What is strikingly different is the confidence reported in the recall between flashbulb memories and ordinary memories.  Even if the details have been shown to be wrong, people that have had flashbulb memories still claim them to be completely accurate, whereas with other memories that are proclaimed not to be flashbulbs, confidence in the reported recall is lower.  It appears that if the person thinks they should remember based on the distinctiveness of the event, this boosts confidence ratings but does not increase accuracy upon recall.   

Logically, the flashbulb-memories-are-special stance is easily argued, as that the memories that we remember the most are events that have had national media coverage, generated much talk amongst others discussing the event, and hence has been given more attention (Water-cooler Effect).  Even if you have a flashbulb memory that is not covered by the media, you often find yourself rehearsing it in your head, talking about it with others, writing it -- interacting with the memory, as you normally do not with 'normal' memories.



Finkenauer et al. (1998)
Neurally, can we identify whether these memories are just caused from more attention through frequent rehearsal mechanisms or do they carry specific encoding mechanisms that create perma-memories (permanent storage of the memory)?  Not a whole heck of a lot is known, because, due to ethical restrictions, we cannot induce highly emotional memories that would likely constitute a flashbulb memory.  Therefore, the study of the encoding of these memories is untenable.  However, you can study emotional encoding of memories, which is the closest to trying to induce a FBM.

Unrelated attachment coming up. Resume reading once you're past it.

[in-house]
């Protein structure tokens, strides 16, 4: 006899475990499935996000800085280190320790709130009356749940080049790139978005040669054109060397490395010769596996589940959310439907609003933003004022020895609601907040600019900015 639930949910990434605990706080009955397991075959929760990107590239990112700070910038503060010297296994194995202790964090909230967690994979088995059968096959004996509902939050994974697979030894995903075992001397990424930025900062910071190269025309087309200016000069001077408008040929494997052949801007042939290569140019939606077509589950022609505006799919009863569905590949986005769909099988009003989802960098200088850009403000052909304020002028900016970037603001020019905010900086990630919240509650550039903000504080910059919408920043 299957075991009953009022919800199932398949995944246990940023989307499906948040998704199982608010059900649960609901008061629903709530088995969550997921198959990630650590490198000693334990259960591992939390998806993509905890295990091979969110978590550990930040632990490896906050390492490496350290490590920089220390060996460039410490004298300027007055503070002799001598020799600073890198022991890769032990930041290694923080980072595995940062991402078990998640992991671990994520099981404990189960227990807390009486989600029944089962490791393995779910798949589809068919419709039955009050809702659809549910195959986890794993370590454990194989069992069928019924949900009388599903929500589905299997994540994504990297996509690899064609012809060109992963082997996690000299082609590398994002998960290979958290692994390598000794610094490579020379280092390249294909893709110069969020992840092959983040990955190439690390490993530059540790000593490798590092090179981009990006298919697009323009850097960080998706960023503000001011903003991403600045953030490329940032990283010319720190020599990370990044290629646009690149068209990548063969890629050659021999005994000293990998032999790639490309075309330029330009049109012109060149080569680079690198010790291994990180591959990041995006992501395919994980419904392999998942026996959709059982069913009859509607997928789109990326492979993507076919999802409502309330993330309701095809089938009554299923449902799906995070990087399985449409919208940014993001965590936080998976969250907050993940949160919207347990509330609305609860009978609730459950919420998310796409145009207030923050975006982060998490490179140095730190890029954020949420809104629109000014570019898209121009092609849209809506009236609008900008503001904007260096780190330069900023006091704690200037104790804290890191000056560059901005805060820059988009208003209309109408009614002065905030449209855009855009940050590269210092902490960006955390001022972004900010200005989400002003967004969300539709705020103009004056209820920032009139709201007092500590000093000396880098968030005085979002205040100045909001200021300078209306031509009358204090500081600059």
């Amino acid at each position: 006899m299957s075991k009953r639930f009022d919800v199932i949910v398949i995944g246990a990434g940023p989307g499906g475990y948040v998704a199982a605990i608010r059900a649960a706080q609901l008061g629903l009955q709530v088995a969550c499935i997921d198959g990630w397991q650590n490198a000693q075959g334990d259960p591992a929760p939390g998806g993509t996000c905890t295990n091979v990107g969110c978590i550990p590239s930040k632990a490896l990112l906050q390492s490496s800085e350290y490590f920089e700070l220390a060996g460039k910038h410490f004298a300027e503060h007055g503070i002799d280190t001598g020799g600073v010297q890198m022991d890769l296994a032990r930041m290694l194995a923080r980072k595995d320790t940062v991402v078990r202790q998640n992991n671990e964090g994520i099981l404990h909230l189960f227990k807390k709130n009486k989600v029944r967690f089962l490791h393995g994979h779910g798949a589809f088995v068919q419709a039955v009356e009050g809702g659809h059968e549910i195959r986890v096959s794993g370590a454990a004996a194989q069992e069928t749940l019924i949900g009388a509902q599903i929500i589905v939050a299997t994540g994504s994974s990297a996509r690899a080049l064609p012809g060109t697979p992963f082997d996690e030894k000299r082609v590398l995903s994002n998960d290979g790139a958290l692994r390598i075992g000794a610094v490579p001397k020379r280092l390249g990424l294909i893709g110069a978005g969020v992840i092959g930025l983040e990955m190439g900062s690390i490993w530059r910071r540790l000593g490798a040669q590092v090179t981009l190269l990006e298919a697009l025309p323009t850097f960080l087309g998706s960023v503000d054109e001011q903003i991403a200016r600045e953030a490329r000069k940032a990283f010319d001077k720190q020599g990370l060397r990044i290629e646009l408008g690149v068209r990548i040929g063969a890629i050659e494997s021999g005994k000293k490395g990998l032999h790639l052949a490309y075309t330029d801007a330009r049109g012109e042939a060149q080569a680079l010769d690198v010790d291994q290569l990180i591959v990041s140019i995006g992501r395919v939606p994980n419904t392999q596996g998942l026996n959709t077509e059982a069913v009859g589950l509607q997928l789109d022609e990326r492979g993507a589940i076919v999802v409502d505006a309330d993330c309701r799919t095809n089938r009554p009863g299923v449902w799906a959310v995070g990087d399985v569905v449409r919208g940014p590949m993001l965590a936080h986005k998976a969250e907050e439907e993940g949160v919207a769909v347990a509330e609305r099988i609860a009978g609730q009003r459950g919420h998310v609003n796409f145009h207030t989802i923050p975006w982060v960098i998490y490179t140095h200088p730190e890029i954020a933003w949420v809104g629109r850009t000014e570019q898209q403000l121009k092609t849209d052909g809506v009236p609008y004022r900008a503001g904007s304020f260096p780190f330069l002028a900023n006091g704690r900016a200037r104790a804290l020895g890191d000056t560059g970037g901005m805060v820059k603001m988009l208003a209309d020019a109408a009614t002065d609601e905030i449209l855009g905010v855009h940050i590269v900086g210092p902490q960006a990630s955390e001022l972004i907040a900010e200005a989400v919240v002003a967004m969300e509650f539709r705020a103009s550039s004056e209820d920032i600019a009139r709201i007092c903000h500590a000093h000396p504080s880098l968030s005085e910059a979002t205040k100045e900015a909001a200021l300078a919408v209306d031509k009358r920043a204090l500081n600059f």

The encoding of emotional memories in humans has largely followed in the foot-steps of rodent research, only to a higher cognitive degree.  We have learned that the amygdala is the primary mover at the encoding of emotional memories. The amygdala also affects the explicit memory recall by enhancing the activation of other cortical and subcortical areas that are involved.  Stress hormones are also release in response to emotional stimuli, which interacts with the hippocampus and, more indirectly, the amygdala.  The modulatory mechanisms of the amygdala act directly on the consolidation process of memory storage.

(left) Emotions modulatory effect on encoding and consolidation.
(right) fMRI activity (a) correlation map with positive stimuli;
  (b) correlation map with negative stimuli. 
Correlated activity is in yellow.